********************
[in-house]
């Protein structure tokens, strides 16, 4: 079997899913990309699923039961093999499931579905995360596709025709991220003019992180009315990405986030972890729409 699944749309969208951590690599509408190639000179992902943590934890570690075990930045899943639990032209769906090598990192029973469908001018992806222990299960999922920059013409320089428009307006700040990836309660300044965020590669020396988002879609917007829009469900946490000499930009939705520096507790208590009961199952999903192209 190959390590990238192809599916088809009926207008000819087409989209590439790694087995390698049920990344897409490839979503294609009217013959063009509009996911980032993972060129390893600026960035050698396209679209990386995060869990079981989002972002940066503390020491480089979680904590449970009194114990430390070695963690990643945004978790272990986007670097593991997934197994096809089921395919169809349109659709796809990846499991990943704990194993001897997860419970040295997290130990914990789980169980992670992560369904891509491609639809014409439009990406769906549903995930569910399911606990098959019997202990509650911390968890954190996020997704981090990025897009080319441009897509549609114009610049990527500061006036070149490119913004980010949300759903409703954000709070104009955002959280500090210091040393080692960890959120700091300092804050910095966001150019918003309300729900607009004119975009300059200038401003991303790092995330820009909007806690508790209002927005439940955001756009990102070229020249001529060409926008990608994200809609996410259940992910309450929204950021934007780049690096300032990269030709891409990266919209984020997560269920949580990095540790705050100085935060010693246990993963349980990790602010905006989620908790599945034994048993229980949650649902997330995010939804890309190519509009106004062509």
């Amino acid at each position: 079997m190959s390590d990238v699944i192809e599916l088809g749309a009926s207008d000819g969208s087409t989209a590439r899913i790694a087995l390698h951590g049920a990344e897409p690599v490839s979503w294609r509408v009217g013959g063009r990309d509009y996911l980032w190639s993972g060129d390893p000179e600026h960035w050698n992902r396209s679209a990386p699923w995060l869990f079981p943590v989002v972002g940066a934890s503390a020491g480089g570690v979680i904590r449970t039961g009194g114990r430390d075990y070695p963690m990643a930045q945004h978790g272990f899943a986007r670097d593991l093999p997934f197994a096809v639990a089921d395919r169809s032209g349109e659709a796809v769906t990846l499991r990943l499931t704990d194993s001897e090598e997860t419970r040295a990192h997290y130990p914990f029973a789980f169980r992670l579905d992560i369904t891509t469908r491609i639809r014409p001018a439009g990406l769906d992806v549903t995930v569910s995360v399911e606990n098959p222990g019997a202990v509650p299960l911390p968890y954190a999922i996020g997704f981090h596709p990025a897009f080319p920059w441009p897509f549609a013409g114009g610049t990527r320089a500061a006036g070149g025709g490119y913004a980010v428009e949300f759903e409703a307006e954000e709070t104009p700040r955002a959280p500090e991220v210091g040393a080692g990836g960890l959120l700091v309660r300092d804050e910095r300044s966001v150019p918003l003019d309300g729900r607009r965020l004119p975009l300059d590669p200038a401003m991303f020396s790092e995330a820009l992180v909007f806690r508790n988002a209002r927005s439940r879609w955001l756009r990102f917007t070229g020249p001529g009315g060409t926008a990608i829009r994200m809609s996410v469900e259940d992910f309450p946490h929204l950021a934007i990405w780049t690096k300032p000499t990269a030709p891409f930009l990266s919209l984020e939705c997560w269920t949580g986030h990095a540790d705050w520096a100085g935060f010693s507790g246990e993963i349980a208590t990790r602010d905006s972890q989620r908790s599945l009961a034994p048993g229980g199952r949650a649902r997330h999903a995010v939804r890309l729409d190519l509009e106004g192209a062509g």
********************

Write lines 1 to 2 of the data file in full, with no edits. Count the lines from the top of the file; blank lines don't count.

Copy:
[in-house]
């Protein structure tokens, strides 16, 4: 079997899913990309699923039961093999499931579905995360596709025709991220003019992180009315990405986030972890729409 699944749309969208951590690599509408190639000179992902943590934890570690075990930045899943639990032209769906090598990192029973469908001018992806222990299960999922920059013409320089428009307006700040990836309660300044965020590669020396988002879609917007829009469900946490000499930009939705520096507790208590009961199952999903192209 190959390590990238192809599916088809009926207008000819087409989209590439790694087995390698049920990344897409490839979503294609009217013959063009509009996911980032993972060129390893600026960035050698396209679209990386995060869990079981989002972002940066503390020491480089979680904590449970009194114990430390070695963690990643945004978790272990986007670097593991997934197994096809089921395919169809349109659709796809990846499991990943704990194993001897997860419970040295997290130990914990789980169980992670992560369904891509491609639809014409439009990406769906549903995930569910399911606990098959019997202990509650911390968890954190996020997704981090990025897009080319441009897509549609114009610049990527500061006036070149490119913004980010949300759903409703954000709070104009955002959280500090210091040393080692960890959120700091300092804050910095966001150019918003309300729900607009004119975009300059200038401003991303790092995330820009909007806690508790209002927005439940955001756009990102070229020249001529060409926008990608994200809609996410259940992910309450929204950021934007780049690096300032990269030709891409990266919209984020997560269920949580990095540790705050100085935060010693246990993963349980990790602010905006989620908790599945034994048993229980949650649902997330995010939804890309190519509009106004062509």